• Outputs


Digital Business System

The AIMCH Digital Business System work package (WP4), often termed Enterprise Resource Planning (ERP), seeks to investigate how integrating digital business systems can lead to increased productivity, quality and a reduction in lead-time, downtime, and processing time in off site manufacturing (OSM) and the connected supply chain.  While every business will have specific challenges, there are several potential benefits an integrated business system can bring. 
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The AIMCH Digital Business System, suitable for large and small offsite manufacturing businesses, was developed by AIMCH partners Stewart Milne Group, Forster Group and the Manufacturing Technology Centre (MTC). The key objectives were:

To increase business efficiencies by eliminating multiple manual administration tasks through the development of a Digital Business System.

To reduce the level of on-premise hardware, thereby decreasing system downtime and improving system performance.

To improve customer service and provide closer integrations for both clients and supply chain.

To develop ERP system recommendations suitable for large and SME sized offsite MMC suppliers



The offsite MMC construction supply chain sector has a hybrid design, manufacturing, logistics and sub-contractor construction installation business model. ERP digital business systems tend to favour either manufacturing or construction-related business models, with no generic ERP system meeting these hybrid needs. The AIMCH challenge was to develop the requirements and down-selection process that would develop a configurable ERP solution for the MMC supply chain.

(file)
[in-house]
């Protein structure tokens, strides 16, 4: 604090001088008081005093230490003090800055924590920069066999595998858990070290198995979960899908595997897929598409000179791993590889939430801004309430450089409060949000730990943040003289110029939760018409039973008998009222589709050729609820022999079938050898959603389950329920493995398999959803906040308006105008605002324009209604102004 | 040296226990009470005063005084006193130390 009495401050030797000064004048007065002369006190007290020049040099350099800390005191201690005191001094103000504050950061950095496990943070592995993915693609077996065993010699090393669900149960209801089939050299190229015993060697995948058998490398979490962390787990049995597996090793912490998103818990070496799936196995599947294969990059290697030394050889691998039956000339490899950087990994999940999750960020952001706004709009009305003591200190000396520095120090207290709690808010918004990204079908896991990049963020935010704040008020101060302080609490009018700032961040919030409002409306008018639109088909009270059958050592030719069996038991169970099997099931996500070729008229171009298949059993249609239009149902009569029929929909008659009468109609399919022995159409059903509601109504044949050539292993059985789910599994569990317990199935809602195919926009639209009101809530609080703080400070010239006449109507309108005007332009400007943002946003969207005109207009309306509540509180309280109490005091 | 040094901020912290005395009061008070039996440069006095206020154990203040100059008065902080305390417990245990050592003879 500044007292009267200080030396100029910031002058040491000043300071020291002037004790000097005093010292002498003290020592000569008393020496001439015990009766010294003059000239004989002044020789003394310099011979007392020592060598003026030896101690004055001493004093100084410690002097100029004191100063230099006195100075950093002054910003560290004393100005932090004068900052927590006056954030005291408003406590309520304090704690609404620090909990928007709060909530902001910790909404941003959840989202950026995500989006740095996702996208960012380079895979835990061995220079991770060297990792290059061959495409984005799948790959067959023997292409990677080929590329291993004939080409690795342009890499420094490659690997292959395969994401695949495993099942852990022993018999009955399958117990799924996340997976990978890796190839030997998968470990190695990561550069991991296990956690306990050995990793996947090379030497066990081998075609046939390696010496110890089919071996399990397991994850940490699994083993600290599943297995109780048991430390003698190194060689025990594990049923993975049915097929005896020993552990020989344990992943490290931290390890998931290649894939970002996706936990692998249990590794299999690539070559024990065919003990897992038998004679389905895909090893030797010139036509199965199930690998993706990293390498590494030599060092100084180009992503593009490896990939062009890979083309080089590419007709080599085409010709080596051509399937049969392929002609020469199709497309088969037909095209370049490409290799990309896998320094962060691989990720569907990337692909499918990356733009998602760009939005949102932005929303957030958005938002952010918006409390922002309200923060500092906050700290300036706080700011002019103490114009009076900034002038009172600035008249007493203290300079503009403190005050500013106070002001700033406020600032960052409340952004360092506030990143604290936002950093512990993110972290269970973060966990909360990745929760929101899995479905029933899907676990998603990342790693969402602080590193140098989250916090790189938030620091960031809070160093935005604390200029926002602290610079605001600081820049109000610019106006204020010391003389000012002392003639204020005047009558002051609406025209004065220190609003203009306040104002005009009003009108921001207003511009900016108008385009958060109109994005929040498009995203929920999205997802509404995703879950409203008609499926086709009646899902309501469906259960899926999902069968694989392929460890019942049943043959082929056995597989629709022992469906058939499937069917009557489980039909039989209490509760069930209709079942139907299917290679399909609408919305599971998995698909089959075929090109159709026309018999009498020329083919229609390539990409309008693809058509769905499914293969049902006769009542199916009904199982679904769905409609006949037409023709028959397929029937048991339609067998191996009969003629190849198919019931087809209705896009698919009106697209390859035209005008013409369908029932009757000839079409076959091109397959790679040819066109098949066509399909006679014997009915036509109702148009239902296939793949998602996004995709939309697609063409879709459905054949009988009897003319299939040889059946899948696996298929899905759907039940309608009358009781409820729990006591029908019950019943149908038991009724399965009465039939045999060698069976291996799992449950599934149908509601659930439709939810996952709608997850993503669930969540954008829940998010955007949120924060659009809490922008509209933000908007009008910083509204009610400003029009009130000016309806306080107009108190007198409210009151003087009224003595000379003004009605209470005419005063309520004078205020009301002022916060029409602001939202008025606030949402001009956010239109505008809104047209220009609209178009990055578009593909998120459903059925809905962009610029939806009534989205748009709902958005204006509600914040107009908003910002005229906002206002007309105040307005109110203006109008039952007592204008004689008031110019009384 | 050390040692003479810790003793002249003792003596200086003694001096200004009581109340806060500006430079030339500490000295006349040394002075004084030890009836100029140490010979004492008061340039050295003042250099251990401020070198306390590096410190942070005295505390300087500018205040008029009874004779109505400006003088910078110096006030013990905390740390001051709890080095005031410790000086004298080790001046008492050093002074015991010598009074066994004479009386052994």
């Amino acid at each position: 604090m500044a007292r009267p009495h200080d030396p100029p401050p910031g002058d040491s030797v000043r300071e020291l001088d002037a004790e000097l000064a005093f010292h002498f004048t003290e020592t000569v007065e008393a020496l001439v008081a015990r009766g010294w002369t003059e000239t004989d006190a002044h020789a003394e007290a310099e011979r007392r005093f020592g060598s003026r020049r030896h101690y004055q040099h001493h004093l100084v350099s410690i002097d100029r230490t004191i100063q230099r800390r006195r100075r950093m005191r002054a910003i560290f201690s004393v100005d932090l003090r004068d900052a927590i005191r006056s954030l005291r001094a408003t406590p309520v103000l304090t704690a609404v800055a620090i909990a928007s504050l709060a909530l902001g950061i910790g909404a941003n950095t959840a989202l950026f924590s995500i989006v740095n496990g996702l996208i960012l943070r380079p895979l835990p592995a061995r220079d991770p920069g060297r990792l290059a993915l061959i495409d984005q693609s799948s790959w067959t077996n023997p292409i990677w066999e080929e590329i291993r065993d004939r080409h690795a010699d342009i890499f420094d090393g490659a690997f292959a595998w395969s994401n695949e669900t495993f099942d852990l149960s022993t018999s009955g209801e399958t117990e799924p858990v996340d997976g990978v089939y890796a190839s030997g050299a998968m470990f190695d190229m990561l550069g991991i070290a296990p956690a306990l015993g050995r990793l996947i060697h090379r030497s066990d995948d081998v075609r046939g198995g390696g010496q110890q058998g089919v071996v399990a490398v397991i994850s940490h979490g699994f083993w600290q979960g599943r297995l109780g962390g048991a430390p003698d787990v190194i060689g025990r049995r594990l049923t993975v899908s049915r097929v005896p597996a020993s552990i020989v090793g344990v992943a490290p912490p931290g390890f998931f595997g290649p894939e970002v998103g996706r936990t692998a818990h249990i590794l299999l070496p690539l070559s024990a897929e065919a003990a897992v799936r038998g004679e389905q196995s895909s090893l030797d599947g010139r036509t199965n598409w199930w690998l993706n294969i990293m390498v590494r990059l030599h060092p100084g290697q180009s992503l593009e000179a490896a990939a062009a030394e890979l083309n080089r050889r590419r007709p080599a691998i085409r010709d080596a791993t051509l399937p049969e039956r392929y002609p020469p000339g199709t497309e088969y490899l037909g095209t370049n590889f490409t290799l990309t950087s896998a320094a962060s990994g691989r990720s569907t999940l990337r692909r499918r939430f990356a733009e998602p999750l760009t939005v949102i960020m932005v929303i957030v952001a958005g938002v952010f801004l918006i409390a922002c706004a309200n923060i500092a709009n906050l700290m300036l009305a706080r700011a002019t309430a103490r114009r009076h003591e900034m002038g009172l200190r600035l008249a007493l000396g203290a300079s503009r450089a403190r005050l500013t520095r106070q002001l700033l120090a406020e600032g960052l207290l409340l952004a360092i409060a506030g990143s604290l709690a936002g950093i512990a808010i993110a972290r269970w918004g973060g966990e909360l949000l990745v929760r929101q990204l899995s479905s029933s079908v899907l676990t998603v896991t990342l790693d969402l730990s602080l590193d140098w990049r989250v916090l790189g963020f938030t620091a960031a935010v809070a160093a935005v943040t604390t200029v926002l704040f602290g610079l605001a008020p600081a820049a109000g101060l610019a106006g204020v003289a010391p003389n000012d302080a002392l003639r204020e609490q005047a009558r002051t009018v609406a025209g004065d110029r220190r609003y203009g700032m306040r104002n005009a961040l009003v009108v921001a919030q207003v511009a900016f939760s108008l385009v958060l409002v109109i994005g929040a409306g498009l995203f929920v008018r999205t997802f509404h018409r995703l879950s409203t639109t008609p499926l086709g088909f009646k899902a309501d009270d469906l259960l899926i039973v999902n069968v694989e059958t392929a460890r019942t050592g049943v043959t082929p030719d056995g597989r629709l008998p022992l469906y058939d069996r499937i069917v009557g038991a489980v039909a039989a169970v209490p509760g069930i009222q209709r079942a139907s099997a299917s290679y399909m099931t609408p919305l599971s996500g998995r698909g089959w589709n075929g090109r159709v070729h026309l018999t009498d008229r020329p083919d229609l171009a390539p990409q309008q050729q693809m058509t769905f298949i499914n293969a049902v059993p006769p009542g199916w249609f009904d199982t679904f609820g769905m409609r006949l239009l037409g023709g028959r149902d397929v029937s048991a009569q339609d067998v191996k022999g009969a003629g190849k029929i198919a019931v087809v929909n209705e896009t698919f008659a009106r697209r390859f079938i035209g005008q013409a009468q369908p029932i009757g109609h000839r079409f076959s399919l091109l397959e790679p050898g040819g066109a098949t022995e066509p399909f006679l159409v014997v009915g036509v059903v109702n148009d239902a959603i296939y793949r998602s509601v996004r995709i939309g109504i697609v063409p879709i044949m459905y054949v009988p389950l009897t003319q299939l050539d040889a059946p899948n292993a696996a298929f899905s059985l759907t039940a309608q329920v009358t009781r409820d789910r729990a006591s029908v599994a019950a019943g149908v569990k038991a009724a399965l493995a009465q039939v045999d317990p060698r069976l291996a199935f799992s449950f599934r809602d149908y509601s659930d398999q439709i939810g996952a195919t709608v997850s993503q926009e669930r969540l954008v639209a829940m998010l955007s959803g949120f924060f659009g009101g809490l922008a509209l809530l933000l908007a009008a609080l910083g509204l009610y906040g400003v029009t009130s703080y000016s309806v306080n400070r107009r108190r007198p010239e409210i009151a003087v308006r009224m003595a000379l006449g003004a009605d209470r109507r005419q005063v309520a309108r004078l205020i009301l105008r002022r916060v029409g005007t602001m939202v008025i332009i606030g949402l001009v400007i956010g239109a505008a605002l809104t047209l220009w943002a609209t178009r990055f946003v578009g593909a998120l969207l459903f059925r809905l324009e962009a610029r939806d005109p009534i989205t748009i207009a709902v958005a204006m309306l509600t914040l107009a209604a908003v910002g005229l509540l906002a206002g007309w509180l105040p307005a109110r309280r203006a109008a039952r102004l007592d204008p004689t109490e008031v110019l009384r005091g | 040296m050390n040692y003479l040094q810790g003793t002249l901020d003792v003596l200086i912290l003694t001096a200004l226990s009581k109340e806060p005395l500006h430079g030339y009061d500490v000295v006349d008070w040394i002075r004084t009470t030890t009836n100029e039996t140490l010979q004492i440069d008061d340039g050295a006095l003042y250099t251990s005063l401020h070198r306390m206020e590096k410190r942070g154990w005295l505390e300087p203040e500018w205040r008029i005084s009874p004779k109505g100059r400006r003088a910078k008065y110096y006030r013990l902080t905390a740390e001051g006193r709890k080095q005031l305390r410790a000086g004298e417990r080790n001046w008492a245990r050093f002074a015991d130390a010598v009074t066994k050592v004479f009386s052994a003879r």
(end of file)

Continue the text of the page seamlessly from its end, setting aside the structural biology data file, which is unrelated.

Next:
This web page gives a summary of this part of the AIMCH project and a full downloadable report can be found at the bottom of this page.


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A phased development approach was used to create the Digital Business System. The phased approach enabled different tools to be explored and developed. The focus was on a large scale digital business system (ERP) suitable for a mature MMC producer like Stewart Milne Group, with this work feeding into a scaled-down system solution for SMEs new to MMC and offsite construction components or systems, like Forster Group.     

  • Digital Discovery

    To understand how industry leading technology will affect the future of business and to appreciate how digital transformation can drive vision and goals. Digital discovery workshops were scheduled into three-hour sessions with each session concentrating on a specific capability.

    This helped to:

    • Enable project preconceptions to be re-evaluated.

    • Allow project stakeholders to review the needs of the business and define a comprehensive digital business strategy.

    • Capture and present the outcome of a session in real time, allowing for instant feedback.

    This led to development of a Transformation Map to visually represent consolidated findings from all workshops. The map provides an overview of how transitioning from the current mode of operation to the desired future mode of operation can be achieved.

    It also divided business operations into capabilities and transformation projects, that were mapped against each capability. It is essential to note that an improvement activity potentially affects multiple capability areas.